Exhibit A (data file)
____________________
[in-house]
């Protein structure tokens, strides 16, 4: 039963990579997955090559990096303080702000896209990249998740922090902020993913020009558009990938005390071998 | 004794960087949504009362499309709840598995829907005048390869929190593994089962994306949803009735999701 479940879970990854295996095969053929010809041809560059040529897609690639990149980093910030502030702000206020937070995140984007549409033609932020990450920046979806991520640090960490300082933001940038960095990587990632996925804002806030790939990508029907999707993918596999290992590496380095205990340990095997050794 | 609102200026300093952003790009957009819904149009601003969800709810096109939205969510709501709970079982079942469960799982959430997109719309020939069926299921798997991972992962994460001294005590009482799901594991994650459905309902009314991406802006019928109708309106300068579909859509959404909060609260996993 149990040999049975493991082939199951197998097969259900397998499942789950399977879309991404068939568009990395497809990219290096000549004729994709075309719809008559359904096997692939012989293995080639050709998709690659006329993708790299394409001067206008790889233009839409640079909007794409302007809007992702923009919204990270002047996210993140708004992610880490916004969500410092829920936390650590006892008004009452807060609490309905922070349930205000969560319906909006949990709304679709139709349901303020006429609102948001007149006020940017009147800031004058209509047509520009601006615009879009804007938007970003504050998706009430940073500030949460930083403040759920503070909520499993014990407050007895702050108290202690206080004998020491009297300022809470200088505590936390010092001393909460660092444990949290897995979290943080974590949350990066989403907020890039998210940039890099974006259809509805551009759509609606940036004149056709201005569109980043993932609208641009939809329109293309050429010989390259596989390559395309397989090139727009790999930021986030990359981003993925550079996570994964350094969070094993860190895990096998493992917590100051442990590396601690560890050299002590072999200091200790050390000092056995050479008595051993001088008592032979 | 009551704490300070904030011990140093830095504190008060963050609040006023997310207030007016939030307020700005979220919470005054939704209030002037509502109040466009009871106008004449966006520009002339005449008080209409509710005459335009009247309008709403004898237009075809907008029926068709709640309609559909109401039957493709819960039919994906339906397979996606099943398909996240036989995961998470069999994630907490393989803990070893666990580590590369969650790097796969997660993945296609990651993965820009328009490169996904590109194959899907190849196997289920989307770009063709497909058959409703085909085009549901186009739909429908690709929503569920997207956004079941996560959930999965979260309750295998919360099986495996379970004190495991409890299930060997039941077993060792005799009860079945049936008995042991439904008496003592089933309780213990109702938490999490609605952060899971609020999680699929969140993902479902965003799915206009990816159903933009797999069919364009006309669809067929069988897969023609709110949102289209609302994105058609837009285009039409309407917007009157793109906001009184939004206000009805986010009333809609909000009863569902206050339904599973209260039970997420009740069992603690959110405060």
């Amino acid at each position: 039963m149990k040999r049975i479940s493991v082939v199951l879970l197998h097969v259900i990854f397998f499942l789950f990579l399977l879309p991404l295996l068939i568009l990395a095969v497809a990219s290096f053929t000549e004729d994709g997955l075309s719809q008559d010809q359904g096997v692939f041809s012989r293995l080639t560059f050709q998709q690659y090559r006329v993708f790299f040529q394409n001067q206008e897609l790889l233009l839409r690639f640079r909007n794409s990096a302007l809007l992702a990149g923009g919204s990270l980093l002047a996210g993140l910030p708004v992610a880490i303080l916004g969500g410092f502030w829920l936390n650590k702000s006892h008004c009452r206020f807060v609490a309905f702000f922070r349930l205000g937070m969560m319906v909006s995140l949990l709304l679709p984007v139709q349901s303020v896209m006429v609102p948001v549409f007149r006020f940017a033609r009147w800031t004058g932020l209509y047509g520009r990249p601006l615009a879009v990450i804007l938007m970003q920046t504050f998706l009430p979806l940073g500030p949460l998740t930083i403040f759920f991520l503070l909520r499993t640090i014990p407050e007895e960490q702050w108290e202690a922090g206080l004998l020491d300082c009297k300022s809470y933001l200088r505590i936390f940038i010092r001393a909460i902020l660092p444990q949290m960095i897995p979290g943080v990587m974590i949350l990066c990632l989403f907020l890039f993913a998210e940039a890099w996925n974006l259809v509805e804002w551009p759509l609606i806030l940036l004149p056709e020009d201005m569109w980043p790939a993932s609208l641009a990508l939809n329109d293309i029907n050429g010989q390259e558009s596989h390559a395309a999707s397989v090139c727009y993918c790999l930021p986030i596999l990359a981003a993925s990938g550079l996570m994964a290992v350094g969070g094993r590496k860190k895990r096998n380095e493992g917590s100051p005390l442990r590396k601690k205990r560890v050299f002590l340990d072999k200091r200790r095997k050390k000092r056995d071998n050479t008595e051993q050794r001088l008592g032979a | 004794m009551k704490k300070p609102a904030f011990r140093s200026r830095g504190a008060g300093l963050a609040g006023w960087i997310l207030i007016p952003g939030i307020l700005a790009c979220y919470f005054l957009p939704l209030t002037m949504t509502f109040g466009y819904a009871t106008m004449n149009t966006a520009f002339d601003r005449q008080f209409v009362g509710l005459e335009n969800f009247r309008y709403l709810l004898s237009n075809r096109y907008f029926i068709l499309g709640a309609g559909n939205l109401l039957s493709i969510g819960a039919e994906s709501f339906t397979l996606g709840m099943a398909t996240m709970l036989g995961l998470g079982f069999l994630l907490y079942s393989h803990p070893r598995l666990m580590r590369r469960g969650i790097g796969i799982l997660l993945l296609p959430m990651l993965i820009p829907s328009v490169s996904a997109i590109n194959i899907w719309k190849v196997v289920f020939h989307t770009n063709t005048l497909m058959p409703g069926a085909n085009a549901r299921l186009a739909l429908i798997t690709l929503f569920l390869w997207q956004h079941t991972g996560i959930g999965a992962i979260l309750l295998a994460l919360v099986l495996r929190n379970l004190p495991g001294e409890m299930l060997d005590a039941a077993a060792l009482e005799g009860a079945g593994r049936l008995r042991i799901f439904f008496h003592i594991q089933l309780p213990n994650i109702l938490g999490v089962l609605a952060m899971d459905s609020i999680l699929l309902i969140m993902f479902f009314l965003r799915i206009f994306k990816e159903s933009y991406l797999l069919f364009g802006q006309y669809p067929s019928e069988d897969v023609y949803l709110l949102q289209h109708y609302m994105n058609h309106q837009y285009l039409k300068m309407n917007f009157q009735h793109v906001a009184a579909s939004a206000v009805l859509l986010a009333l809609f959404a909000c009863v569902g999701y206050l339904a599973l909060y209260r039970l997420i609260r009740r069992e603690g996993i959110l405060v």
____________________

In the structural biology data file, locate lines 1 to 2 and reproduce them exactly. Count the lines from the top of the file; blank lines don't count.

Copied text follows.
[in-house]
């Protein structure tokens, strides 16, 4: 039963990579997955090559990096303080702000896209990249998740922090902020993913020009558009990938005390071998 | 004794960087949504009362499309709840598995829907005048390869929190593994089962994306949803009735999701 479940879970990854295996095969053929010809041809560059040529897609690639990149980093910030502030702000206020937070995140984007549409033609932020990450920046979806991520640090960490300082933001940038960095990587990632996925804002806030790939990508029907999707993918596999290992590496380095205990340990095997050794 | 609102200026300093952003790009957009819904149009601003969800709810096109939205969510709501709970079982079942469960799982959430997109719309020939069926299921798997991972992962994460001294005590009482799901594991994650459905309902009314991406802006019928109708309106300068579909859509959404909060609260996993 149990040999049975493991082939199951197998097969259900397998499942789950399977879309991404068939568009990395497809990219290096000549004729994709075309719809008559359904096997692939012989293995080639050709998709690659006329993708790299394409001067206008790889233009839409640079909007794409302007809007992702923009919204990270002047996210993140708004992610880490916004969500410092829920936390650590006892008004009452807060609490309905922070349930205000969560319906909006949990709304679709139709349901303020006429609102948001007149006020940017009147800031004058209509047509520009601006615009879009804007938007970003504050998706009430940073500030949460930083403040759920503070909520499993014990407050007895702050108290202690206080004998020491009297300022809470200088505590936390010092001393909460660092444990949290897995979290943080974590949350990066989403907020890039998210940039890099974006259809509805551009759509609606940036004149056709201005569109980043993932609208641009939809329109293309050429010989390259596989390559395309397989090139727009790999930021986030990359981003993925550079996570994964350094969070094993860190895990096998493992917590100051442990590396601690560890050299002590072999200091200790050390000092056995050479008595051993001088008592032979 | 009551704490300070904030011990140093830095504190008060963050609040006023997310207030007016939030307020700005979220919470005054939704209030002037509502109040466009009871106008004449966006520009002339005449008080209409509710005459335009009247309008709403004898237009075809907008029926068709709640309609559909109401039957493709819960039919994906339906397979996606099943398909996240036989995961998470069999994630907490393989803990070893666990580590590369969650790097796969997660993945296609990651993965820009328009490169996904590109194959899907190849196997289920989307770009063709497909058959409703085909085009549901186009739909429908690709929503569920997207956004079941996560959930999965979260309750295998919360099986495996379970004190495991409890299930060997039941077993060792005799009860079945049936008995042991439904008496003592089933309780213990109702938490999490609605952060899971609020999680699929969140993902479902965003799915206009990816159903933009797999069919364009006309669809067929069988897969023609709110949102289209609302994105058609837009285009039409309407917007009157793109906001009184939004206000009805986010009333809609909000009863569902206050339904599973209260039970997420009740069992603690959110405060």